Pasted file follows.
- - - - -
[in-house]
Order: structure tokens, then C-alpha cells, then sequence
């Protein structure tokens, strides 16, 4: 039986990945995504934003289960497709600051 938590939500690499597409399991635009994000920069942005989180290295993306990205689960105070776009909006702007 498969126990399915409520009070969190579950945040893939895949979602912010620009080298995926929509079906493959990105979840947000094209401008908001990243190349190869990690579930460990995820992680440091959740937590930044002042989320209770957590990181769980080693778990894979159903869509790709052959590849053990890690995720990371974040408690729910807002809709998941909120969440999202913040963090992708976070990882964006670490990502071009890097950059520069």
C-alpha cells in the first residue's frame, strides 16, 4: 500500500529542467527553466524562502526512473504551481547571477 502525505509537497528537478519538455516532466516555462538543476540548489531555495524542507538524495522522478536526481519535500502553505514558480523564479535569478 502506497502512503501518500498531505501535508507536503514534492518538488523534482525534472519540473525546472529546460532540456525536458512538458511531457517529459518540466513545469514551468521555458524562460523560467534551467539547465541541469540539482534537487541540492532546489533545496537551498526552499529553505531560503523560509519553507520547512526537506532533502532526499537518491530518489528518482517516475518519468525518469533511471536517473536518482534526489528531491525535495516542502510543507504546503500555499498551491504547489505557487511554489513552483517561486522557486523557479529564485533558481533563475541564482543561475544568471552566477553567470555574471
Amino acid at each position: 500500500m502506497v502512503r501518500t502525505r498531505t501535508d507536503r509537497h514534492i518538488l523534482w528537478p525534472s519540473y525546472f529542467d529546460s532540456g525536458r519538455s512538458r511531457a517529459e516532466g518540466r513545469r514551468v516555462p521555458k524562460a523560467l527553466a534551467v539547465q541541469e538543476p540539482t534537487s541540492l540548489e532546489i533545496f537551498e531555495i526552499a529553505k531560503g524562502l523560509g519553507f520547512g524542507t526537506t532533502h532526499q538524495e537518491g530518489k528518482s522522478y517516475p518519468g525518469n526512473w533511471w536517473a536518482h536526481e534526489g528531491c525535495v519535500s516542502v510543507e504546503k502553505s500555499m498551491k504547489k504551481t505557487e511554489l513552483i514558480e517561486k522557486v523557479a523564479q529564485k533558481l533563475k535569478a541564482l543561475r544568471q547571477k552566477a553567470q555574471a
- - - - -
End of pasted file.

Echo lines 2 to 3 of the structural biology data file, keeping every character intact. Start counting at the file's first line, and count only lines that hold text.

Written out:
Order: structure tokens, then C-alpha cells, then sequence
């Protein structure tokens, strides 16, 4: 039986990945995504934003289960497709600051 938590939500690499597409399991635009994000920069942005989180290295993306990205689960105070776009909006702007 498969126990399915409520009070969190579950945040893939895949979602912010620009080298995926929509079906493959990105979840947000094209401008908001990243190349190869990690579930460990995820992680440091959740937590930044002042989320209770957590990181769980080693778990894979159903869509790709052959590849053990890690995720990371974040408690729910807002809709998941909120969440999202913040963090992708976070990882964006670490990502071009890097950059520069």